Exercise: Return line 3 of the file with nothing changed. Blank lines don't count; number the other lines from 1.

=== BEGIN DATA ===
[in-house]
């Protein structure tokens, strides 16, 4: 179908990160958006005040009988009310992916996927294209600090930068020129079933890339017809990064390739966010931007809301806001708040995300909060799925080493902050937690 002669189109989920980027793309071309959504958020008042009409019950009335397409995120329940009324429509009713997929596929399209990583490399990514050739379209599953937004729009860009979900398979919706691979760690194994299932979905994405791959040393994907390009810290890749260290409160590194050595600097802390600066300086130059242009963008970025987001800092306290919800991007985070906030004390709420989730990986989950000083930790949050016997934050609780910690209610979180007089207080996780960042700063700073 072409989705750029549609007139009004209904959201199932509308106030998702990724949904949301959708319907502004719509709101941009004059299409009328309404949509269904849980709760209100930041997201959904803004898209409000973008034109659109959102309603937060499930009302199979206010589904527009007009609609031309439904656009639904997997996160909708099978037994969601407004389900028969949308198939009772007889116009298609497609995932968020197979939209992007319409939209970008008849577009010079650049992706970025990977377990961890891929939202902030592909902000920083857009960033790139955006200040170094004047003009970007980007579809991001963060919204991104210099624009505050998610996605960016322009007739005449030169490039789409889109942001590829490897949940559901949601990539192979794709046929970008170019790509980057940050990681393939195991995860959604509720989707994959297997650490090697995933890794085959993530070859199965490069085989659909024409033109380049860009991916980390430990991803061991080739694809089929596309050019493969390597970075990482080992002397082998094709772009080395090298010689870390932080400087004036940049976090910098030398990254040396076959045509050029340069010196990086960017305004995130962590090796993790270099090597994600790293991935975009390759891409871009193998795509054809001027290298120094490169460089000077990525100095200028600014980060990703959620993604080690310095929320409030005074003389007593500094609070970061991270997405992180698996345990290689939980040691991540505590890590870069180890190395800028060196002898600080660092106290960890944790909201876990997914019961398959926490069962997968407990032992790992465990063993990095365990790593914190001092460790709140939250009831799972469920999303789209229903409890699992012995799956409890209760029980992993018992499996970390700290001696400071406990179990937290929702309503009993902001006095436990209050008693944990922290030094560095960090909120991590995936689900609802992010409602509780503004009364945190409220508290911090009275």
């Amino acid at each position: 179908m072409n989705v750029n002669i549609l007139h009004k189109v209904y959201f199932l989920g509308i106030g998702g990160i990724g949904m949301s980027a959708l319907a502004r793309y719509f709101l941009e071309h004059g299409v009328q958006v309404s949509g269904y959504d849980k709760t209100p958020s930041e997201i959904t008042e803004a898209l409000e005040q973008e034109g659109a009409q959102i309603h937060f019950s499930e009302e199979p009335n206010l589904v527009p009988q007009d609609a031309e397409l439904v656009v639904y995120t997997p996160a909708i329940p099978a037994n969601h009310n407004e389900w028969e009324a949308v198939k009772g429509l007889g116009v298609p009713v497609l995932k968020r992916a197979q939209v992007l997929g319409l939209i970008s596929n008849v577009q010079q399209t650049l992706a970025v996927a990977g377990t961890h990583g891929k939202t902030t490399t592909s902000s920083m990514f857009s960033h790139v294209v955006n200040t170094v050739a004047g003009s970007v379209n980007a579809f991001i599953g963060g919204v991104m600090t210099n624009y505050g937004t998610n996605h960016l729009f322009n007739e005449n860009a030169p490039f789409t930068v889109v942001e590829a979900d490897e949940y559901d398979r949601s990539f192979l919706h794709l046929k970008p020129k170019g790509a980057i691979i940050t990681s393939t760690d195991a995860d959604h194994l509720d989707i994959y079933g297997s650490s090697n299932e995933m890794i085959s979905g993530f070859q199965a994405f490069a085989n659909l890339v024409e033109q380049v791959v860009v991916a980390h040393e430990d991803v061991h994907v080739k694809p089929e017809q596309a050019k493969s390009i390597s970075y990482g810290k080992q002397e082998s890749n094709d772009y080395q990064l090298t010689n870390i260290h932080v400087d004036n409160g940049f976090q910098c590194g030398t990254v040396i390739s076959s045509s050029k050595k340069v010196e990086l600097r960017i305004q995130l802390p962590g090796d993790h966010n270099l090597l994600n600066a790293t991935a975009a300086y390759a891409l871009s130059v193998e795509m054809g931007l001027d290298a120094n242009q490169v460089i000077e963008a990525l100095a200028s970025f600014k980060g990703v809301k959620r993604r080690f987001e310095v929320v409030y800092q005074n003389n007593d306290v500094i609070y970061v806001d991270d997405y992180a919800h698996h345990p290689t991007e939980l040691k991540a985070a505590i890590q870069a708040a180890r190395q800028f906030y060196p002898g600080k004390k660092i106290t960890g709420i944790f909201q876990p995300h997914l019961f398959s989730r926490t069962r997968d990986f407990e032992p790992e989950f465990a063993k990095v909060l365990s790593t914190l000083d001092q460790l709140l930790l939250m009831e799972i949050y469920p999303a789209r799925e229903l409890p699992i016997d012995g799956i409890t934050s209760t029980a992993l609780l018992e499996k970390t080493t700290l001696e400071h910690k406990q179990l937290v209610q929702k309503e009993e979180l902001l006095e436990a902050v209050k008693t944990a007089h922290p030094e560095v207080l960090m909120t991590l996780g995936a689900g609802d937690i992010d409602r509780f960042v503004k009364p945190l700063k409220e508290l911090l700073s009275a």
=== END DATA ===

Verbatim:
């Amino acid at each position: 179908m072409n989705v750029n002669i549609l007139h009004k189109v209904y959201f199932l989920g509308i106030g998702g990160i990724g949904m949301s980027a959708l319907a502004r793309y719509f709101l941009e071309h004059g299409v009328q958006v309404s949509g269904y959504d849980k709760t209100p958020s930041e997201i959904t008042e803004a898209l409000e005040q973008e034109g659109a009409q959102i309603h937060f019950s499930e009302e199979p009335n206010l589904v527009p009988q007009d609609a031309e397409l439904v656009v639904y995120t997997p996160a909708i329940p099978a037994n969601h009310n407004e389900w028969e009324a949308v198939k009772g429509l007889g116009v298609p009713v497609l995932k968020r992916a197979q939209v992007l997929g319409l939209i970008s596929n008849v577009q010079q399209t650049l992706a970025v996927a990977g377990t961890h990583g891929k939202t902030t490399t592909s902000s920083m990514f857009s960033h790139v294209v955006n200040t170094v050739a004047g003009s970007v379209n980007a579809f991001i599953g963060g919204v991104m600090t210099n624009y505050g937004t998610n996605h960016l729009f322009n007739e005449n860009a030169p490039f789409t930068v889109v942001e590829a979900d490897e949940y559901d398979r949601s990539f192979l919706h794709l046929k970008p020129k170019g790509a980057i691979i940050t990681s393939t760690d195991a995860d959604h194994l509720d989707i994959y079933g297997s650490s090697n299932e995933m890794i085959s979905g993530f070859q199965a994405f490069a085989n659909l890339v024409e033109q380049v791959v860009v991916a980390h040393e430990d991803v061991h994907v080739k694809p089929e017809q596309a050019k493969s390009i390597s970075y990482g810290k080992q002397e082998s890749n094709d772009y080395q990064l090298t010689n870390i260290h932080v400087d004036n409160g940049f976090q910098c590194g030398t990254v040396i390739s076959s045509s050029k050595k340069v010196e990086l600097r960017i305004q995130l802390p962590g090796d993790h966010n270099l090597l994600n600066a790293t991935a975009a300086y390759a891409l871009s130059v193998e795509m054809g931007l001027d290298a120094n242009q490169v460089i000077e963008a990525l100095a200028s970025f600014k980060g990703v809301k959620r993604r080690f987001e310095v929320v409030y800092q005074n003389n007593d306290v500094i609070y970061v806001d991270d997405y992180a919800h698996h345990p290689t991007e939980l040691k991540a985070a505590i890590q870069a708040a180890r190395q800028f906030y060196p002898g600080k004390k660092i106290t960890g709420i944790f909201q876990p995300h997914l019961f398959s989730r926490t069962r997968d990986f407990e032992p790992e989950f465990a063993k990095v909060l365990s790593t914190l000083d001092q460790l709140l930790l939250m009831e799972i949050y469920p999303a789209r799925e229903l409890p699992i016997d012995g799956i409890t934050s209760t029980a992993l609780l018992e499996k970390t080493t700290l001696e400071h910690k406990q179990l937290v209610q929702k309503e009993e979180l902001l006095e436990a902050v209050k008693t944990a007089h922290p030094e560095v207080l960090m909120t991590l996780g995936a689900g609802d937690i992010d409602r509780f960042v503004k009364p945190l700063k409220e508290l911090l700073s009275a």